The simplest answer is yes, you can delete VSWP files. But you should rather ask if you really want to do it? At this time you probably figured out that VSWP is going to be the main topic of this article. We will start with answering what these files really are and why in most cases, their removal is challenging by the VMware hypervisor? Then we will move forward.
Is a workstation a traditional computer?
Let’s start from a different angle and talk about current solutions dedicated to workstations. Working at a computer at work or even in a home laboratory, we often forget that a monitor, mouse, keyboard, or even a “box” somewhere next to it isn’t the same as using a workstation. Currently, in the IT world dominated by virtualized, cloud, and containerized environments, it must be remembered that we often work on a workspace, which is a generated environment. Often the boxes that stand or are mounted next to the monitors are only thin clients. Such solutions mean that the equipment on our desk is only used to display our remote environment to us.
Very often technologies such as virtualization, clouding, and containerization are combined and create one extensive infrastructure in a company. Such solutions are not that rare and have already been implemented by many global organizations.
VMware as a hypervisor
From the previous entries in which we have described VMware products in more detail, we know that its application is perfect for implementations that focus on infrastructures based on the virtualization of entire IT environments. It’s worth noting that VMware puts great emphasis on adapting their products to be hybrid. This approach means that in the latest versions of vSphere, we are not only able to virtualize whole virtual machines but also containers. We can also connect the whole thing to the cloud, and in this way, we get a truly hybrid solution. The VMware market, with its comprehensive product vSphere, leads the way and is set by many specialists as a role model. Thanks to vSphere and ESXi, companies can virtualize multiple servers and keep their entire pools of virtual servers on a single, shared, and managed from one physical ESXi server farm. We described the differences between ESXi and WMware vSphere in detail in one of our past articles. Then you already know that this approach to the infrastructure has many advantages. In addition to the above-mentioned possibilities of virtualizing entire servers, containers and connecting these two worlds with resources in the cloud, we also have those less obvious, but for years characterized by VMware’s hypervisor. Technologies such as snapshots, which allows you to create points with the state of a given virtual machine, or the ability to copy, migrate and develop templates for mass production of virtual machines.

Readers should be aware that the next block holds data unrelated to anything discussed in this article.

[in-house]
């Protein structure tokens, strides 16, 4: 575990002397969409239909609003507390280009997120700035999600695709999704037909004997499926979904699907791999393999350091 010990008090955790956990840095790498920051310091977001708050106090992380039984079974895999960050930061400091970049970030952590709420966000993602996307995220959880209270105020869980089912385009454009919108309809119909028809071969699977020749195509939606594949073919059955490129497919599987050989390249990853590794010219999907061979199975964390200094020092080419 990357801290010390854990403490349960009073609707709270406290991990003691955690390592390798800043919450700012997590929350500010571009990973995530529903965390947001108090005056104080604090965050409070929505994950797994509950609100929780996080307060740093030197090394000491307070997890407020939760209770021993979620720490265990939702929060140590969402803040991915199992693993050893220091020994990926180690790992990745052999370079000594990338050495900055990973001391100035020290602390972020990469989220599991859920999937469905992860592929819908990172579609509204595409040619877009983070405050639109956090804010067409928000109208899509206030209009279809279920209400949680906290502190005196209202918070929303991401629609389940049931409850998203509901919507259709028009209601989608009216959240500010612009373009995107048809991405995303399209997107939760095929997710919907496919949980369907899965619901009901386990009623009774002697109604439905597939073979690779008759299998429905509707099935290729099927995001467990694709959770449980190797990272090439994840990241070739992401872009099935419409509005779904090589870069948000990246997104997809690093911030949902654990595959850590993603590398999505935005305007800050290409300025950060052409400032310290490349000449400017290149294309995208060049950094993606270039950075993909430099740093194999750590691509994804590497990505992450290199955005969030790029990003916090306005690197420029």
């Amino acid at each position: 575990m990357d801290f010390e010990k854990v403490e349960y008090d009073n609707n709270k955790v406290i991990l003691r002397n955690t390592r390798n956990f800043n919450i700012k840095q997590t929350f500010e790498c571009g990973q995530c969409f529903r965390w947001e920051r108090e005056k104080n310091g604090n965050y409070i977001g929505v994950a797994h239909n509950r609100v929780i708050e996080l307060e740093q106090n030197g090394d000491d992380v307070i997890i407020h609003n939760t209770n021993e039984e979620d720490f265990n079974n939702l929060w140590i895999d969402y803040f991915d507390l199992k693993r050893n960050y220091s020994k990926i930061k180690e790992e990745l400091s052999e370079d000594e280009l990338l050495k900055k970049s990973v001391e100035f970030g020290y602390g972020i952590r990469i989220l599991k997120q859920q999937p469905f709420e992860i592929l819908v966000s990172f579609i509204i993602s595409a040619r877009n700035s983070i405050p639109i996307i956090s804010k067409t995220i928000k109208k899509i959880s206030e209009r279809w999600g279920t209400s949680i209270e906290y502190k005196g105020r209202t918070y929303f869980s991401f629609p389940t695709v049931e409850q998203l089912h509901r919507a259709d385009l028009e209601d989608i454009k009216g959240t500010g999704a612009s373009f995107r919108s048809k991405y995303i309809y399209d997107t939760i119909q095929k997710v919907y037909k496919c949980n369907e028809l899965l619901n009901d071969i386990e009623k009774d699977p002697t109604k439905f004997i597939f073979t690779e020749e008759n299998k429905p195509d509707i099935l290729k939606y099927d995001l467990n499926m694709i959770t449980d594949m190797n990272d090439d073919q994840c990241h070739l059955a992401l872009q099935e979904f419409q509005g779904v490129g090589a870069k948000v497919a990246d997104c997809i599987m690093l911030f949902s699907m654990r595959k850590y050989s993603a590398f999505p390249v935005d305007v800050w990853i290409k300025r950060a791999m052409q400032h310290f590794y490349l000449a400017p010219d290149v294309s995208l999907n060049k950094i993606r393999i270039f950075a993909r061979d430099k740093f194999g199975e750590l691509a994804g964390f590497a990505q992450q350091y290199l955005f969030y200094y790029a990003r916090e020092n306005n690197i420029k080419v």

How a virtual machine is built
Each hypervisor must generate and store virtual machines in some form. VMware also creates its folder when creating a new virtual machine. We will find files such as:
- xxxx.log – file with logs. There may be several or even a dozen of them
- xxxx.vmdk – virtual disk file that stores the contents of the virtual machine HDD